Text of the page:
Optimising Inductive Linearisation for nonlinear ODEs with an application to the Michaelis-Menten model: a stochastic simulation-estimation study

Background: Solving systems of nonlinear differential equations is of significant interest in applying pharmacokinetic-pharmacodynamic and systems pharmacology. Inductive Linearisation (IndLin) [1] is a numerical solver that has been developed for generating approximated solutions to nonlinear systems based on iterative linearisation to yield a linear time-varying (LTV) ODE. The method is then paired with the integrator eigenvalue decomposition (EVD) to solve the LTV system. Previously, the algorithm of the IndLin method has been optimised for a single subject simulation estimation study at three levels [2], (1) Stopping rule (for IndLin), (2) Fixed step size (EVD), and (3) smart update (for IndLin). Here, we optimise the EVD step size using an adaptive method and then evaluate these optimisation steps using stochastic simulation-estimation (SSE).

Objectives: This study aims to explore optimisation properties of the Inductive Linearisation method coupled with eigenvalue decomposition integration (EVD) as a solution to the Michaelis-Menten example using stochastic simulation and estimation.

Methods: An adaptive step size, where the step size changes over time based on the inverse of the rate of change in the response variable dydt-1 , was developed and compared with the two fixed step sizes (0.1  and 0.01  hours). The initial approximation of y0 , instead of being 0 for all t at each iteration of the estimation search, was replaced by the previous vector of y0(t)  from the previous iteration of parameter estimates (as per the smart update) and the tolerance of the inductive linearisation process was set to 1e-6. The optimised IndLin method with step sizes of 0.1, 0.01 and an adaptive step size were compared with the reference time-stepping ODE solver (ode45) for 1000 single-subject stochastic simulation estimation (SSE). The PK model was a single dose, first-order absorption, one compartment, Michaelis Menten output model. The dose was 3 mg and the between subject variability ( CV=31.6% ) was included on the parameters for simulation but not included on estimation as the simulated data were single subject. The run time (seconds), and the relative difference of the estimated parameters from their true values were compared for each of the methods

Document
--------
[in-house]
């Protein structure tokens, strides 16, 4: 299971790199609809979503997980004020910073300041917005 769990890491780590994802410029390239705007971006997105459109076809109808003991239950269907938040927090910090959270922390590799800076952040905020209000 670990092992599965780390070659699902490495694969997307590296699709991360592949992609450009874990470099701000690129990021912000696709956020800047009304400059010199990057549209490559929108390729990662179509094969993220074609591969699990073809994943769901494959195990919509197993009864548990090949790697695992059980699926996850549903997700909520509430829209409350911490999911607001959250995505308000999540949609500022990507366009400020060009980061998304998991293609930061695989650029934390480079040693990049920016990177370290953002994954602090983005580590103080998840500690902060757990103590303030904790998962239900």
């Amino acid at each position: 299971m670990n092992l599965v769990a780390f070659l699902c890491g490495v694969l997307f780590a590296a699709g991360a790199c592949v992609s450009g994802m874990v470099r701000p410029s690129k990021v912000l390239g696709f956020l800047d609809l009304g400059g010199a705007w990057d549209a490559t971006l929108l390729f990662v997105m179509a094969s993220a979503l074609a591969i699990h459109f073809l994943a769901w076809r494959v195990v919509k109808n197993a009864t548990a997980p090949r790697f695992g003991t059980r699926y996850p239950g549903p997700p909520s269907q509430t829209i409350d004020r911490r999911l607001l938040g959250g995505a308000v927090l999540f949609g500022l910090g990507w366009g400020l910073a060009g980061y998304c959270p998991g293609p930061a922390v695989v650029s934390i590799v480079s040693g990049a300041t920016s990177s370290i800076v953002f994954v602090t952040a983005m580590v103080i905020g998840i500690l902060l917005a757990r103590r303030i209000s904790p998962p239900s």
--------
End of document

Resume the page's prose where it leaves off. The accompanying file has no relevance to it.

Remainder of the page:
Results: The estimated parameter values were centred on the true values for the reference ode solver (ode45) and for IndLin-EVD with a step size of 0.01 and the adaptive step size. The relative differences (%) for the parameter estimates shown similar performance among the reference solution ode45, IndLin with fixed ss=0.01, and IndLin with adaptive step size. However, the larger step size of ss=0.1 produced obvious bias in its estimate of ka . The speed per estimation (mean ± standard deviation in seconds) of IndLin when using adaptive step size (0.857±1.00) was six times faster than ode45 (5.89±1.50). The speed of IndLin with the fixed ss=0.1 (3.21±1.95) was faster than that with the fixed ss=0.01 (31.1±24.3). The minimum least squares objective function value was found to be a function of the pre-set tolerance of IndLin and for ode45. For IndLin the OFV was similar for all step-size values (0.581 to 0.768) and slightly higher than that for ode45 (0.241). These differences were not associated with apparent differences in parameter estimates.

Conclusion: These results indicate that, for this particular example, coupling IndLin with EVD, as a pragmatic approach to solving the resulting LTV system, provided an acceptable solution to solving nonlinear ODEs. Including an adaptive step size approach was faster than and as accurate as the reference solution provided by ode45. The main difference and potential advantage of the IndLin method vs. numerical time-stepping integrators (e.g., LSODA, Runge-Kutta) is that IndLin is not a local search solution. Using this method, all perturbations that occur at any point in the time span are available and known to the solver and are solved simultaneously.


  1. Duffull, S. B. and Hegarty, G. (2014), an inductive approximation to the solution of systems of nonlinear ordinary differential equations in pharmacokinetics-pharmacodynamics. J Theor Comput Sci, 1:4. http://dx.doi.org/10.4172/jtco.1000119
  2. Sharif, S., Hasegawa, C., Duffull, S. B. (2021), Exploring and optimising the computational efficiency of Inductive Linearisation for estimation. Population Approach Group of Australia and New Zealand (PAGANZ)


  • University ofOtago